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Production, Financial Structure and Productivity Growth in U.S. Manufacturing

  • Jeffrey I. Bernstein
  • M. Ishaq Nadiri

The purpose of this paper is to estimate a model that incorporates the effects of financial decisions on production, profitability, and productivity growth. Asymmetric information generates agency costs of debt and signaling benefits of dividends which then influence production decisions. The model is applied to the U.S. manufacturing sector. Agency costs and signaling benefits are measured by their effects on profitability. A one percent increase in debt reduces variable profit by 0.04 percent, while a one percent increase in dividends raises variable profit by 0.12 percent. Agency costs also limit the adjustment of U.S. manufacturing to long-run equilibrium. On average, for $1.00 of funds raised through bond issues, debt adjustment cost is about $0.05. The dynamic efficiency of the manufacturing sector is affected by financial considerations. Signaling benefits contribute 4.2 percent to total factor productivity growth, while agency costs reduce efficiency by 3.3 percent. Thus the financial effects on dynamic efficiency approximately offset each other.

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File URL: http://www.nber.org/papers/w4309.pdf
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Paper provided by National Bureau of Economic Research, Inc in its series NBER Working Papers with number 4309.

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Date of creation: Mar 1993
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Handle: RePEc:nbr:nberwo:4309
Note: PR
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  1. Leland, Hayne E & Pyle, David H, 1977. "Informational Asymmetries, Financial Structure, and Financial Intermediation," Journal of Finance, American Finance Association, vol. 32(2), pages 371-87, May.
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  8. Bernstein, Jeffrey I. & Nadiri, M. Ishaq, 1988. "Corporate Taxes And Incentives And The Structure Of Production: A Selected Survey," Working Papers 88-11, C.V. Starr Center for Applied Economics, New York University.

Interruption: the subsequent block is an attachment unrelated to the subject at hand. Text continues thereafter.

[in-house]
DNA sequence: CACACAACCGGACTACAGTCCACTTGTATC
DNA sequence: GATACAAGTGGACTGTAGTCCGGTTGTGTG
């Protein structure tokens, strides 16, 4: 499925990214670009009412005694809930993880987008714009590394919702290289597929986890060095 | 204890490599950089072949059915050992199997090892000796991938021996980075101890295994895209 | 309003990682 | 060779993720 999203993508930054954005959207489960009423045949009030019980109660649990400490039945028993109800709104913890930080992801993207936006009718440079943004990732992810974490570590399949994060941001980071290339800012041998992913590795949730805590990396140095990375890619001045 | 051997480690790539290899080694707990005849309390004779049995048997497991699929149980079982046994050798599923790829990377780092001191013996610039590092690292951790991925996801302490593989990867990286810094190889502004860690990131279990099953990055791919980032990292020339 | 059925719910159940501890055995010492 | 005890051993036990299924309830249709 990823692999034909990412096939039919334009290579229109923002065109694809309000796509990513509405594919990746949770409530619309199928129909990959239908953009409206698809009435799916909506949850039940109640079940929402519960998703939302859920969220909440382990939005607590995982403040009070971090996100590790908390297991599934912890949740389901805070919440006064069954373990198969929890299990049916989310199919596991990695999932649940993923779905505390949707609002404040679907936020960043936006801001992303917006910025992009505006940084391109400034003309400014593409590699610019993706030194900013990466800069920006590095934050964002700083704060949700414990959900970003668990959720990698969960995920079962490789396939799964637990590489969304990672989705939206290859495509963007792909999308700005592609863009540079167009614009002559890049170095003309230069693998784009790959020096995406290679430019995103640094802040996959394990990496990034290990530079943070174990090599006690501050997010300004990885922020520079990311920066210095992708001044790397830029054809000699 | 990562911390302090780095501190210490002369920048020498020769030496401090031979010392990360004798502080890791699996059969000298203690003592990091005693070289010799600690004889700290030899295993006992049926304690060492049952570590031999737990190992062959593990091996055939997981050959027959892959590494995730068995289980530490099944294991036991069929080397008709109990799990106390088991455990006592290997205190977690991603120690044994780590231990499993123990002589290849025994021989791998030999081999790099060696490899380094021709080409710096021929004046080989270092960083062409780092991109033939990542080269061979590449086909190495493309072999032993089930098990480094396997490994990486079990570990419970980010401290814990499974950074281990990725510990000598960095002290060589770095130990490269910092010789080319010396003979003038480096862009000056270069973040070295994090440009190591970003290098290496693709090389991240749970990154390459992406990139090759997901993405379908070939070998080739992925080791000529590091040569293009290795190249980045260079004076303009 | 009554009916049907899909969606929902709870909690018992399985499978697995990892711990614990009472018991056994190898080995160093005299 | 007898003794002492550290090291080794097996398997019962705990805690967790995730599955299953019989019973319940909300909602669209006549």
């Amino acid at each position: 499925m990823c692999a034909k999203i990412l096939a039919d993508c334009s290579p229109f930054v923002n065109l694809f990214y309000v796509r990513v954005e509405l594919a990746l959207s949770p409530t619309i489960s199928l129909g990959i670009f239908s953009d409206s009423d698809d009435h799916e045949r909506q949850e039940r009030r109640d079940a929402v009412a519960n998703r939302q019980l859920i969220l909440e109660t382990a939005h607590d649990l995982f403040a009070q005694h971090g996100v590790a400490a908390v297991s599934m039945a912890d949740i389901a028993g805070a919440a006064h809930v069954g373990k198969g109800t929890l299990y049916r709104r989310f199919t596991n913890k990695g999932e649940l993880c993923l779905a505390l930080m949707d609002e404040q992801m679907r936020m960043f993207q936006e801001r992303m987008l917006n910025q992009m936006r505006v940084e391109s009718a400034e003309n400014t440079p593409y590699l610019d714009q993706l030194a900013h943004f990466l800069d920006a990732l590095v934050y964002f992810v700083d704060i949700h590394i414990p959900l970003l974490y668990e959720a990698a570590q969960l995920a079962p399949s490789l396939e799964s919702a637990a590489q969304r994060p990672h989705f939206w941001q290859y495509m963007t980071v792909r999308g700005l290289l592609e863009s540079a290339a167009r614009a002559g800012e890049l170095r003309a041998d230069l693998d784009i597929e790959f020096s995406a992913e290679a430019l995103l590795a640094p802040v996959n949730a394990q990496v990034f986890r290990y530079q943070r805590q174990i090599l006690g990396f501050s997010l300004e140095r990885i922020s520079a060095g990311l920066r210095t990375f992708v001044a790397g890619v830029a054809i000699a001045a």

9. Myers, Stewart C. & Majluf, Nicholas S., 1984. "Corporate financing and investment decisions when firms have information that investors do not have," Journal of Financial Economics, Elsevier, vol. 13(2), pages 187-221, June.
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  12. Sudipto Bhattacharya, 1979. "Imperfect Information, Dividend Policy, and "The Bird in the Hand" Fallacy," Bell Journal of Economics, The RAND Corporation, vol. 10(1), pages 259-270, Spring.
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  14. Brander, James A & Spencer, Barbara J, 1989. "Moral Hazard and Limited Liability: Implications for the Theory of the Firm," International Economic Review, Department of Economics, University of Pennsylvania and Osaka University Institute of Social and Economic Research Association, vol. 30(4), pages 833-49, November.
  15. Catherine J. Morrison, 1989. "Unraveling the Productivity Growth Slowdown in the U.S., Canada and Japan: The Effects of Subequilibrium, Scale Economies and Markup," NBER Working Papers 2993, National Bureau of Economic Research, Inc.
  16. James M. Poterba & Lawrence H. Summers, 1984. "The Economic Effects of Dividend Taxation," Working papers 343, Massachusetts Institute of Technology (MIT), Department of Economics.
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